Under Null Hypotheses true p-values do follow a Uniform Distribution when the Test Statistics is continuous. Given a set n of p-values the probability that the range be < x is easily calculated: for example: _____ n=8 provides ______x_____P (range<x) __ _____0.500____.0352__ _____0.525____.0475__ _____0.550____.0632__ _____0.575____.0826__ Therefore if we observe a range of 0.525 or less we reject uniformity at 4.75% confidence level, H0 is false; on contrary 0.550 or more there is not sufficient evidence to reject uniformity. The former case, low range set, if we are dealing with a right side hypotheses test, induces that the values are anomalous near 1: the observed statistical p-values are oddly away from 0, not sufficiently dispersed in [0, 1] which happens if the null hypotheses is really true.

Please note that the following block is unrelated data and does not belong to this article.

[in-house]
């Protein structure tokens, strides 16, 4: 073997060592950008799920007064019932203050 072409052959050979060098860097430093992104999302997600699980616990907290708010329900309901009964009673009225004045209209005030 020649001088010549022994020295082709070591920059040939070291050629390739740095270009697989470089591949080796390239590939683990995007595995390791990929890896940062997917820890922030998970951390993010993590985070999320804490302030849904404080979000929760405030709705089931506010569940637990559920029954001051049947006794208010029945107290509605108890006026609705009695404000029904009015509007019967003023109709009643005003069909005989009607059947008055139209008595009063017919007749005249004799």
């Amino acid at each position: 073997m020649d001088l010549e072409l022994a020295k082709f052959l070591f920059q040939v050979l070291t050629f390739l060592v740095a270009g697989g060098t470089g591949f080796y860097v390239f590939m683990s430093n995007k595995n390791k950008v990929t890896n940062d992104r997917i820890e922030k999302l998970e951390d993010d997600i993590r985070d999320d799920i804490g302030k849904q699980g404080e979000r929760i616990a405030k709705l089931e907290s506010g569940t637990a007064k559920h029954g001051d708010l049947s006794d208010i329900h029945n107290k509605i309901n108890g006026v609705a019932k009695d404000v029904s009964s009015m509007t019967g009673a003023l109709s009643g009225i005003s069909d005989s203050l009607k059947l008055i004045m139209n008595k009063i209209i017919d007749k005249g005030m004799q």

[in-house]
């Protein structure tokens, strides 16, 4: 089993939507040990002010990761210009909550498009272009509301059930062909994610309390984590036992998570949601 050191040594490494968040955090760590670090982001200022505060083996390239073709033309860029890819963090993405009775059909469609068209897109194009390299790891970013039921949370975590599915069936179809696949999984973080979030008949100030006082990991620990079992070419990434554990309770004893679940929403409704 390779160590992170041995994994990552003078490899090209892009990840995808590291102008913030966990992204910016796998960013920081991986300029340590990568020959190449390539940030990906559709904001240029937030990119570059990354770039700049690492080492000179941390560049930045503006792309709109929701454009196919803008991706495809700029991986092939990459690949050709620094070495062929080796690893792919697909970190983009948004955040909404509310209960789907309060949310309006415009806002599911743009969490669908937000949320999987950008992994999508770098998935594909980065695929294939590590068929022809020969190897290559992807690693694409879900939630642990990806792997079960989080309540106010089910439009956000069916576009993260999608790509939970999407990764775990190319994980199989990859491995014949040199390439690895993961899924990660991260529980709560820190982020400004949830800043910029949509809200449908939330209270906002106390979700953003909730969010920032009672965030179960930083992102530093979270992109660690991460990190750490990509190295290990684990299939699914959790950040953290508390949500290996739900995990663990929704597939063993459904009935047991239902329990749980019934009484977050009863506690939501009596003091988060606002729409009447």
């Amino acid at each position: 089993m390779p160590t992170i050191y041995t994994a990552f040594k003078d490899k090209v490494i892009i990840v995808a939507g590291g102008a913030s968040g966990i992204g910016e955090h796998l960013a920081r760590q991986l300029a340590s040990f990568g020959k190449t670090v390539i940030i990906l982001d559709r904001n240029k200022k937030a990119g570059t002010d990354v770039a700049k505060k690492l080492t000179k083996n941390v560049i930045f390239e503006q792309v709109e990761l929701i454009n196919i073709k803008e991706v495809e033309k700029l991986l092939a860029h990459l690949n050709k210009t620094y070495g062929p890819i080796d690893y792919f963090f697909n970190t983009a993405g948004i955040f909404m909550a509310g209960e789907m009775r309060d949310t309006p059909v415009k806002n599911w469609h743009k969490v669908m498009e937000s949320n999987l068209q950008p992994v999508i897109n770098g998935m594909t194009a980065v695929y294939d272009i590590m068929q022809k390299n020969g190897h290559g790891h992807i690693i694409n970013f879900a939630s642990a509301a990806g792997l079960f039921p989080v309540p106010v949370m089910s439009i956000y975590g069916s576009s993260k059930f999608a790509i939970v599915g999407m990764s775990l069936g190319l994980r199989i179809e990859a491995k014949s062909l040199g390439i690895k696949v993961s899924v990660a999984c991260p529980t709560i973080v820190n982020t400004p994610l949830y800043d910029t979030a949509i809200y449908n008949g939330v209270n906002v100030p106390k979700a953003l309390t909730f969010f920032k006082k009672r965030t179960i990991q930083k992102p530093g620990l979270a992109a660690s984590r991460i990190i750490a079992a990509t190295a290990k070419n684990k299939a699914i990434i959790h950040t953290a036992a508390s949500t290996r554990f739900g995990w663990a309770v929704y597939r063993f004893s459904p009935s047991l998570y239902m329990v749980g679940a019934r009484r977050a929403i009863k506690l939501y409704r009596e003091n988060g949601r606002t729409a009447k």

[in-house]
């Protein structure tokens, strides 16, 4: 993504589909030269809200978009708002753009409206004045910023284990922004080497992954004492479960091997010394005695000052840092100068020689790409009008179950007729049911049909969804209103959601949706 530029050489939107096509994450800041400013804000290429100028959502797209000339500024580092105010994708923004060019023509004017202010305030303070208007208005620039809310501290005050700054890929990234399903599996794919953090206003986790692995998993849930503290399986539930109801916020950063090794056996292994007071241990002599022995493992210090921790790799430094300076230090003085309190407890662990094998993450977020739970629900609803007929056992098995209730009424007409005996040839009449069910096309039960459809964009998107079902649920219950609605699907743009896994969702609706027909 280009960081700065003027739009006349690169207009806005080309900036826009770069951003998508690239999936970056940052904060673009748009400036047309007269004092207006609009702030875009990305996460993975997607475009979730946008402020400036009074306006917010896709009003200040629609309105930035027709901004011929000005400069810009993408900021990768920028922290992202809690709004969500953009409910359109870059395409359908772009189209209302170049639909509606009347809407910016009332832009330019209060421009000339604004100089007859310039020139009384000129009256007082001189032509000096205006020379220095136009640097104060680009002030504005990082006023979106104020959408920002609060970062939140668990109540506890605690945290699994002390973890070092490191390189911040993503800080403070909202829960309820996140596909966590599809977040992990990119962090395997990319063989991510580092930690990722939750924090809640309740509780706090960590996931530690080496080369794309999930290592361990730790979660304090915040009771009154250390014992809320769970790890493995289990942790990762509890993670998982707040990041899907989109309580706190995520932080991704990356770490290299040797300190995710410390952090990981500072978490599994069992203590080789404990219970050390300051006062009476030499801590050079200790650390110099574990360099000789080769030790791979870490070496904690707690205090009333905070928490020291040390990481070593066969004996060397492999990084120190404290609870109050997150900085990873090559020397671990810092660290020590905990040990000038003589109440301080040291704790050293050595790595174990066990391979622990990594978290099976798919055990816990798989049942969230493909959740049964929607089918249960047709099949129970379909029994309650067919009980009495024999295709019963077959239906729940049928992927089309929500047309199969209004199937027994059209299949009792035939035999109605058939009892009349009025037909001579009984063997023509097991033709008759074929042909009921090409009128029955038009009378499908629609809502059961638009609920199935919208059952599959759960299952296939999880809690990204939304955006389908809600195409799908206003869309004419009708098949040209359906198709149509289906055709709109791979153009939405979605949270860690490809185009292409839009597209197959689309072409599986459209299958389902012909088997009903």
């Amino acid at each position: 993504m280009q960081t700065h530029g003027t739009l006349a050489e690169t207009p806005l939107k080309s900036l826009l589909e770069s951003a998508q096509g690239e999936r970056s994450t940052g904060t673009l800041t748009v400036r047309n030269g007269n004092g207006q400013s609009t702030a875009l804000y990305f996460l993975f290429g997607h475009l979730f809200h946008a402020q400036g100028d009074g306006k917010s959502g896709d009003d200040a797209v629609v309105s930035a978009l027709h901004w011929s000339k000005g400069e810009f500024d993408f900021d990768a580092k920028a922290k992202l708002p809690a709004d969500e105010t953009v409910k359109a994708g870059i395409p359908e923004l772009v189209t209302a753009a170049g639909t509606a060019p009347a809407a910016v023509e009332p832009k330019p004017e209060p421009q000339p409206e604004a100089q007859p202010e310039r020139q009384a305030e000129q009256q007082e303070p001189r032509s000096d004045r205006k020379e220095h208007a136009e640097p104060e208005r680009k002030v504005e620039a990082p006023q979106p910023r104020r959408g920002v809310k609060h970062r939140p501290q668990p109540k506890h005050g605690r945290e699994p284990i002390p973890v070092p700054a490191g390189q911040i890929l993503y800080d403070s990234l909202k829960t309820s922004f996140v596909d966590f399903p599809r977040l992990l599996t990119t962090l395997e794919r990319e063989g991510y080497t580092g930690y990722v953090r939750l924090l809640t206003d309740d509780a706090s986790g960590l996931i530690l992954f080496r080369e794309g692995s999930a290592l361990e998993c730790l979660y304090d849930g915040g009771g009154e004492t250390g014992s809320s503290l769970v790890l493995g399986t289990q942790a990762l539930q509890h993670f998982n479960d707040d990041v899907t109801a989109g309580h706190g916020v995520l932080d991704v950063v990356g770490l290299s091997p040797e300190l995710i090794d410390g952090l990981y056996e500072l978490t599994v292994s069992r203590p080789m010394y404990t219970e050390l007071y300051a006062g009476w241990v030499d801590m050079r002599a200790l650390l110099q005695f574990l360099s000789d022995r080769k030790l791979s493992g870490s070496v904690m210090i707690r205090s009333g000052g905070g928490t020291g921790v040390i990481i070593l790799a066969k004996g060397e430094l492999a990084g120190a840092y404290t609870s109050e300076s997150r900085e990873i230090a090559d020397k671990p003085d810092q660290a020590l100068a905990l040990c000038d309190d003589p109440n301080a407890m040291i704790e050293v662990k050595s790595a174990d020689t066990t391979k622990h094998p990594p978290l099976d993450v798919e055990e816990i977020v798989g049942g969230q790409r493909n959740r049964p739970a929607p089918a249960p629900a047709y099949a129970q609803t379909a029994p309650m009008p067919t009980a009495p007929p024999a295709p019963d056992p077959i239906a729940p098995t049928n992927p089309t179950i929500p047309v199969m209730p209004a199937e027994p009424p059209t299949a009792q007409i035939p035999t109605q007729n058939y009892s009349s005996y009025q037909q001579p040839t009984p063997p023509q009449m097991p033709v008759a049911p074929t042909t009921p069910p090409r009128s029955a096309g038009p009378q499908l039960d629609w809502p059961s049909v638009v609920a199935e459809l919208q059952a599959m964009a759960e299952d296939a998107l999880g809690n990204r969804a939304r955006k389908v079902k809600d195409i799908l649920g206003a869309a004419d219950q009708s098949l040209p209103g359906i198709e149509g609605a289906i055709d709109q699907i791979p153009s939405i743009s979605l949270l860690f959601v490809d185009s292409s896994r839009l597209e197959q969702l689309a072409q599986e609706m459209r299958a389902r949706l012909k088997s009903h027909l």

Luis A. Afonso
REM "U-range" CLS DEFDBL A-Z INPUT " sample size "; n PRINT : PRINT : PRINT : CLS PRINT : PRINT PRINT " UNIFORM distribution: Dudewicz, Mishra, p.285 " PRINT " Modern Mathematical Statistics, Aug. 1987 " PRINT " prob. Range < x " REM DEF fnu (n, x) = n * (n - 1) * (x ^ (n - 1) / (n - 1) - x ^ n / n) REM PRINT " x prob. " FOR x = .5 TO 1.025 STEP .025 COLOR 7 u = fnu(n, x) IF u < .055 THEN COLOR 14 IF u > .1 THEN GOTO 4 PRINT USING " .### .#### "; x; fnu(n, x) 4 NEXT x PRINT " sample size = "; n END